# Intuition behind the Carr and Wu (2014) static hedging for ordinary options

Let $$(S_t)_{t \geq 0}$$ be the price of an underlying asset, $$r$$ be the risk-free rate of return, $$q$$ the dividend yield, $$C_t(K,T)$$ is the price of a call option written on $$S_t$$ at time $$t$$ with strike $$K$$ and maturity $$T$$. We're also going to follow their notation and consider $$C(S,T;K,T;\Theta)$$ is the some pricing function for the call.

Under the assumption that the underlying model is Markovian in $$S$$ and $$t$$, they show that the following holds exactly: \begin{align} C(S,t;K,T;\Theta) = \int_0^\infty w(k) C(S,t;k,u;\Theta)dk \\ w(k) := \frac{\partial^2}{\partial k^2} C(k,u;K,T;\Theta) := \Gamma(k,u;K,T;\Theta) \end{align} where $$u \in [t,T]$$ is some future point in time. They essentially build on the well know Breeden and Litzenberger (1978) result which ties the risk neutral density to the discounted second derivative of $$C(.)$$ wrt its strike.

Now, I see that this essentially says the value of a call option at time $$t$$ maturing in $$T-t$$ periods is given by a sort of gamma-weighted portfolio of calls of shorter maturities with a variety of strikes. I also gather that the weights are going to be bigger for portfolios with strikes $$k$$ closer to the strike $$K$$ of the LHS call because the the gamma is going to peak around this point.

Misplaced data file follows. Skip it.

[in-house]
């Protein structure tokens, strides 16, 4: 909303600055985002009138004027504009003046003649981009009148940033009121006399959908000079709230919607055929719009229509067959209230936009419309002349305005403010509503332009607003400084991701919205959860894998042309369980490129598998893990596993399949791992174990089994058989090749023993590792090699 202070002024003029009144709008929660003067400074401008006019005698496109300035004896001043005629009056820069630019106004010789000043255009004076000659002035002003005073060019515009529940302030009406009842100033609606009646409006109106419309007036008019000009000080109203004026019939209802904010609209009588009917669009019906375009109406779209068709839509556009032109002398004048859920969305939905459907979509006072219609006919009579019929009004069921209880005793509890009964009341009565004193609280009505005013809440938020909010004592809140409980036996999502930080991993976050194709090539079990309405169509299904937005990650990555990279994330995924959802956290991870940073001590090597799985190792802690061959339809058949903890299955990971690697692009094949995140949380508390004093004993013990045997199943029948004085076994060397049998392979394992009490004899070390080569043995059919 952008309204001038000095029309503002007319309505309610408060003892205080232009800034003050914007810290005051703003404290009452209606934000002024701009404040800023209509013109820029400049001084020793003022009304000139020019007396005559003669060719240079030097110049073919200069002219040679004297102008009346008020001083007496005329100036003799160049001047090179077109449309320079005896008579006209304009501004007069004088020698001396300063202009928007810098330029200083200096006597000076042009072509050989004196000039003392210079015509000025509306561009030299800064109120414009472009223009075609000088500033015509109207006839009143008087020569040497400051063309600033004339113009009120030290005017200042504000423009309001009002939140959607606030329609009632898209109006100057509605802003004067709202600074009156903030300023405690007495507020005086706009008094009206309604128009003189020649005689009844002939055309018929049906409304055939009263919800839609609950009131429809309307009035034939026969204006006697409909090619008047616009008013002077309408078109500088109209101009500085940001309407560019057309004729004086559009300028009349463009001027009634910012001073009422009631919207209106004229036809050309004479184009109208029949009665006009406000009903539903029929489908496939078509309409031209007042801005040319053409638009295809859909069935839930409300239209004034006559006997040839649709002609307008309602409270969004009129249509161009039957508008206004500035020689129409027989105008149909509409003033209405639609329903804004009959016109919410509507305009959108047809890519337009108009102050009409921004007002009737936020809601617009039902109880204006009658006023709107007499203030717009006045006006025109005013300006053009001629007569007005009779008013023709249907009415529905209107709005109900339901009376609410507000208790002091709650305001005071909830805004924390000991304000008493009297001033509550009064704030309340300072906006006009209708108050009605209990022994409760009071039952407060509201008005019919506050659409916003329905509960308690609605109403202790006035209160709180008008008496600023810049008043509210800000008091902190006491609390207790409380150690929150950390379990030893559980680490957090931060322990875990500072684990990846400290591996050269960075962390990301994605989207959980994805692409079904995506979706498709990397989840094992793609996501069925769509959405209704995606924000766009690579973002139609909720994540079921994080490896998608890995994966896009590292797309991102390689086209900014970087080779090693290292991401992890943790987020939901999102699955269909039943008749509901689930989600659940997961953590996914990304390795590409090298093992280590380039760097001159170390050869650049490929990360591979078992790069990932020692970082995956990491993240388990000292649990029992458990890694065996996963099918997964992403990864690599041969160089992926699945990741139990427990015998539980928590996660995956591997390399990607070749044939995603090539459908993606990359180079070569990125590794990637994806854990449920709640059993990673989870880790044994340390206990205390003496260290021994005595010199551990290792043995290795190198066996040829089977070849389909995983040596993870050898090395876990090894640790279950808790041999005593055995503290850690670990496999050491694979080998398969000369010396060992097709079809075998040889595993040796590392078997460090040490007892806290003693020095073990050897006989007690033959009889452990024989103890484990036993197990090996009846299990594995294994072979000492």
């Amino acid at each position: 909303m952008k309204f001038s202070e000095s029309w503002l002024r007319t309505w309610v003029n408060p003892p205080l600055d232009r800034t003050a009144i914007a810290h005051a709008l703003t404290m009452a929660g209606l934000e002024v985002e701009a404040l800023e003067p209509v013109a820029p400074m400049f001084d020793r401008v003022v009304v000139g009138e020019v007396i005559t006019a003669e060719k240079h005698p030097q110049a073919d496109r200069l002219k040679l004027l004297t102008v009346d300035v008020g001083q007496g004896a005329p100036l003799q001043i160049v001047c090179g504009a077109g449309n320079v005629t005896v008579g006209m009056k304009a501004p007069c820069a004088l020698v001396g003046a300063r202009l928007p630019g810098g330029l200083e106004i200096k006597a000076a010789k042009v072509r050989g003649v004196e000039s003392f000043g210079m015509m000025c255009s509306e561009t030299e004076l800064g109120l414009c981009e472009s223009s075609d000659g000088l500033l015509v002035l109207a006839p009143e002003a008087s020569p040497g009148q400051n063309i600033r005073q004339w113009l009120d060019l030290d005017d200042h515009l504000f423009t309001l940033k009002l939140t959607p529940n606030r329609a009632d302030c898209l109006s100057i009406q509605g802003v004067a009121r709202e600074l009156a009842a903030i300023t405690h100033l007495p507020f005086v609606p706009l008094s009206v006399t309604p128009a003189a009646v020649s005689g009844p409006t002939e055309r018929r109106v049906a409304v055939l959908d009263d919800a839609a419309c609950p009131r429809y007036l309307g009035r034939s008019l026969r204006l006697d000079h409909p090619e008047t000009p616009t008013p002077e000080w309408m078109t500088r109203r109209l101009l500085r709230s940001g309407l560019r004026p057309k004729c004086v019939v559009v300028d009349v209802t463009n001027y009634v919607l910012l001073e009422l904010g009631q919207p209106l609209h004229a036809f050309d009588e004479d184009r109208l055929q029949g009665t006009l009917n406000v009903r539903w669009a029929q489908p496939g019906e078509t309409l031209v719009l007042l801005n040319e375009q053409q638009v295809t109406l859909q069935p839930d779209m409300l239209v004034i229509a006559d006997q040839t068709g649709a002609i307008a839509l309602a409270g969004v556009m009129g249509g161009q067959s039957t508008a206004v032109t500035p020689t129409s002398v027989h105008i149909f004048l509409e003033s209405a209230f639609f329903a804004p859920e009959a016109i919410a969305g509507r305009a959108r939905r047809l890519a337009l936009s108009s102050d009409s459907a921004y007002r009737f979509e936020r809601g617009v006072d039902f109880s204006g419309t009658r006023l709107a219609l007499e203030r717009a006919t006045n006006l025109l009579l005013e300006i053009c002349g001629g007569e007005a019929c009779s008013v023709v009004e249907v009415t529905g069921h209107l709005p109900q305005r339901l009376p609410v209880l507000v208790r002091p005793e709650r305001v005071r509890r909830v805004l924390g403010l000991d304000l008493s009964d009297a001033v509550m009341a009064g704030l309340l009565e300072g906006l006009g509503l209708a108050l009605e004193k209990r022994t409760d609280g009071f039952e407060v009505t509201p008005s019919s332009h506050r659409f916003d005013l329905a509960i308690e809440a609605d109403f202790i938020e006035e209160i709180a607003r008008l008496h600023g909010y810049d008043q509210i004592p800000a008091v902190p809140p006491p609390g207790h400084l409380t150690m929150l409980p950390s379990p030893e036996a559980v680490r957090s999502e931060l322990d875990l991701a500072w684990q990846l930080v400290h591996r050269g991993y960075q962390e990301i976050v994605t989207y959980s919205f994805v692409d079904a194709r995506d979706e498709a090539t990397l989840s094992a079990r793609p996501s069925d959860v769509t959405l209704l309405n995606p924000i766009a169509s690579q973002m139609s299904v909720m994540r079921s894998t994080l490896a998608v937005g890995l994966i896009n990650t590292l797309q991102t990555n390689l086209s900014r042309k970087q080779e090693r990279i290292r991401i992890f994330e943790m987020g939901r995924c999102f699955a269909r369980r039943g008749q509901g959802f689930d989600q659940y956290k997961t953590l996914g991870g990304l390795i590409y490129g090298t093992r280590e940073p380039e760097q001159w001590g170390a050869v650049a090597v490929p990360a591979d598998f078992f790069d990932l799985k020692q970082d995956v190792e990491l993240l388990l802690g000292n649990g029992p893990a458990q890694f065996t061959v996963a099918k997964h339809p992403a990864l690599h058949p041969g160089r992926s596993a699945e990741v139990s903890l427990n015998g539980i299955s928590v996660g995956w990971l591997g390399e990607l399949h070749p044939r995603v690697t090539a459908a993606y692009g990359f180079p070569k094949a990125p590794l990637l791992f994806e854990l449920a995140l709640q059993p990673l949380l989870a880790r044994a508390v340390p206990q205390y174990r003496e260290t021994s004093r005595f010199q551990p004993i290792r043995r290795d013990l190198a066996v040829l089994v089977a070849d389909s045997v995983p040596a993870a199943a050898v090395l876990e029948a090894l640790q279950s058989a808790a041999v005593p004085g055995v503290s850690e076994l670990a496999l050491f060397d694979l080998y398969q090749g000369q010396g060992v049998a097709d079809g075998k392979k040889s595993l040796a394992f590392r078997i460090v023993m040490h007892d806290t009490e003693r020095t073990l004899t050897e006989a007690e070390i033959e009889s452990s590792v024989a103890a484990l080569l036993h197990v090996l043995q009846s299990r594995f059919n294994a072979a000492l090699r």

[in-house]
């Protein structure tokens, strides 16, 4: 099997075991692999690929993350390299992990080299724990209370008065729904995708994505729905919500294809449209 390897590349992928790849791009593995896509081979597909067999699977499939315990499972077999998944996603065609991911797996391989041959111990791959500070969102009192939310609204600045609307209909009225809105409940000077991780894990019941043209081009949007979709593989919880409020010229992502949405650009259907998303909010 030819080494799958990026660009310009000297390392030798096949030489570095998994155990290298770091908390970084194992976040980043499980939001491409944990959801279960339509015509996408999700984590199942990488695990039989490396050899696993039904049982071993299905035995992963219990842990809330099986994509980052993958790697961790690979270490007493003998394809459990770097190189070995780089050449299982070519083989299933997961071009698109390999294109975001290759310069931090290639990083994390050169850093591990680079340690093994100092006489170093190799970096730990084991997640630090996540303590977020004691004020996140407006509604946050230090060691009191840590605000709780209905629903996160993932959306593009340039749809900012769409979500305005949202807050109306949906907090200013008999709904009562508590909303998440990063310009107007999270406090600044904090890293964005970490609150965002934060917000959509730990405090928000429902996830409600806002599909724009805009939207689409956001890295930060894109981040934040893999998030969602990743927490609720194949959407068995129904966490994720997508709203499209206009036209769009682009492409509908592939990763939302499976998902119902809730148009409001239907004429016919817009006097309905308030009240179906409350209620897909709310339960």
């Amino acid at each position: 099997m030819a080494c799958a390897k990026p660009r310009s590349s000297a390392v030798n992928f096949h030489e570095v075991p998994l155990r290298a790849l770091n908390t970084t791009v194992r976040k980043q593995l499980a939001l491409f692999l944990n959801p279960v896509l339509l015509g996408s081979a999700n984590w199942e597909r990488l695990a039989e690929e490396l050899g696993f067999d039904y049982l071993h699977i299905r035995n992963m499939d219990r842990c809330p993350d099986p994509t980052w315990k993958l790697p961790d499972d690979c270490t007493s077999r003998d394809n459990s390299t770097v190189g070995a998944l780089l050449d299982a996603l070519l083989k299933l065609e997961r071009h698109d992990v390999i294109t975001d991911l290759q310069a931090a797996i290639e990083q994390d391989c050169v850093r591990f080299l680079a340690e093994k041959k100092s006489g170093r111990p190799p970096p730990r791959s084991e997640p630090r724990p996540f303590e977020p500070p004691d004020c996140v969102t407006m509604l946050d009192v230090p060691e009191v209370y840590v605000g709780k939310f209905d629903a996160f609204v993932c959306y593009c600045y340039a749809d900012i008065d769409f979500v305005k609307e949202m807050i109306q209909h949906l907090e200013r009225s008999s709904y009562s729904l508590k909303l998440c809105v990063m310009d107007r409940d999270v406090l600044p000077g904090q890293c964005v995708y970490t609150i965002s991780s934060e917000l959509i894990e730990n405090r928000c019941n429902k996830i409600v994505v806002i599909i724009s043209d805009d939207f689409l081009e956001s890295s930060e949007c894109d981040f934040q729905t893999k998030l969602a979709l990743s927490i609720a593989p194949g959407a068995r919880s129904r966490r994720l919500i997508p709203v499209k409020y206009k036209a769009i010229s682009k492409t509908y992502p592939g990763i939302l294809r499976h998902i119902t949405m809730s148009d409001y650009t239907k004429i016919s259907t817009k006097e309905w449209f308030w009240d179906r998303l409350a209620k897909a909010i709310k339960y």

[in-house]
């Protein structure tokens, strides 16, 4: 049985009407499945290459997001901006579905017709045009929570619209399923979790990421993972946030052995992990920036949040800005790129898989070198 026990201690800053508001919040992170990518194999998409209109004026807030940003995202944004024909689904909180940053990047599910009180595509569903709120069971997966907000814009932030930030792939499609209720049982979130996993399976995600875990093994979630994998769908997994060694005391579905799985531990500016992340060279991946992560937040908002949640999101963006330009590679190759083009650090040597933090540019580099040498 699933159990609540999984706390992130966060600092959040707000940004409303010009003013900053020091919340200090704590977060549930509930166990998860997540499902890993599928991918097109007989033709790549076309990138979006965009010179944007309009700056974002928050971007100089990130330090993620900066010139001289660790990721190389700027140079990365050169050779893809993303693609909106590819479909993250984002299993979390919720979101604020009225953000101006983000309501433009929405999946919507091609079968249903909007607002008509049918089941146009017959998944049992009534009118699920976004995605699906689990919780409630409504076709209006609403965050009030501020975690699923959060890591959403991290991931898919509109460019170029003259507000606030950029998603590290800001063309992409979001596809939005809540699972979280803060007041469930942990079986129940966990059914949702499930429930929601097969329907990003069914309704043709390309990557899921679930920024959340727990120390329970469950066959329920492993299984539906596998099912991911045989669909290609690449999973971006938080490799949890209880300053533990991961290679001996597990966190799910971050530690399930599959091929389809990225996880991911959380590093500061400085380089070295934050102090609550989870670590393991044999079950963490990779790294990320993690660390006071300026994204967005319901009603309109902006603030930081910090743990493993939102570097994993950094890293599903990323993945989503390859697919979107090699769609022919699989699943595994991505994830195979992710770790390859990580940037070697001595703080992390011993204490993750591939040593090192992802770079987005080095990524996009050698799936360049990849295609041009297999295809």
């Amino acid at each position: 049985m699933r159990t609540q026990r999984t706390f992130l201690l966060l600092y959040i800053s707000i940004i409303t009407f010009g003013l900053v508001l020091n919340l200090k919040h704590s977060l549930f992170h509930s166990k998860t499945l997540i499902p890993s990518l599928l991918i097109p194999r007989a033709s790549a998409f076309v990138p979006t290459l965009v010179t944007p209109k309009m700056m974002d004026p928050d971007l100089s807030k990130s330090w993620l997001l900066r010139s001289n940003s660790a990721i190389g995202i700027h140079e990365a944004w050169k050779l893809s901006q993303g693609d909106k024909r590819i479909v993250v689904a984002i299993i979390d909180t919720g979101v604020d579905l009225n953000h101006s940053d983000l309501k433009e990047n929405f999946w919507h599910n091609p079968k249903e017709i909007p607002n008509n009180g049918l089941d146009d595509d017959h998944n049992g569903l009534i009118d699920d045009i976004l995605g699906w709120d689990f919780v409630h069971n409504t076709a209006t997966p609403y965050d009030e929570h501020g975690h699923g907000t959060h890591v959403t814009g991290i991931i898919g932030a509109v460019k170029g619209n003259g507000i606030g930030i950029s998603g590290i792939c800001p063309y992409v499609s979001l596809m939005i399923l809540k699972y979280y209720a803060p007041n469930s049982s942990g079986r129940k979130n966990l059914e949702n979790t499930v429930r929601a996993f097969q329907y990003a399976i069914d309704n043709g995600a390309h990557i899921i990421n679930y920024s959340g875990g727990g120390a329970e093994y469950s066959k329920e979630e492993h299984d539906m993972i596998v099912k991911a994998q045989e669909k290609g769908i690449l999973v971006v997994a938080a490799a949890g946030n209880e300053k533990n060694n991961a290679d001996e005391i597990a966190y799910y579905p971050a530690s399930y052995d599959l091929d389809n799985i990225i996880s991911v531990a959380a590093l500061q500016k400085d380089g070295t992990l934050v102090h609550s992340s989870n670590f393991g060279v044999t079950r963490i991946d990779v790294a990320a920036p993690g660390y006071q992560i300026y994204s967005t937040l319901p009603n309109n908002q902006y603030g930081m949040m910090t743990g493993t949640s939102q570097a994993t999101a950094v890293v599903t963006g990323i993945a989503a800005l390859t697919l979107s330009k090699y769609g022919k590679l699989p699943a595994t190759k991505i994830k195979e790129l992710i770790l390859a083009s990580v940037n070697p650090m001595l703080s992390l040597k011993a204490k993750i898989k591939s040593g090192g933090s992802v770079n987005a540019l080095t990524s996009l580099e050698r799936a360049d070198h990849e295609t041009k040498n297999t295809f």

How would I use this to hedge an option? From what I gather from the paper, if I go short on $$C_t(K,T)$$, I would go long with a discretized version of the RHS. If we have $$T-t = 60$$ days and $$u-t = 30$$ days, I can hedge my short position for the first 30 days and, at time $$u$$, the proceeds from my portfolio of shorter maturity options could be used to close my short position on the call. In essence, this equation says the prices must be exactly the same at time $$u$$. Am I getting this right?

How does time dependance in volatility hurt this strategy? Why, exactly? Obviously, it violates the Markovian assumption they made on $$S$$ and $$t$$, but what is the intuition here?

• I am not sure what your question is really, I think the secod question is important: future volatility uncertainty is the most important risk here as you are hedging longer term options using short term options. – ilovevolatility Mar 21 at 12:20
• I see. That's a good point. – Stéphane Mar 21 at 16:42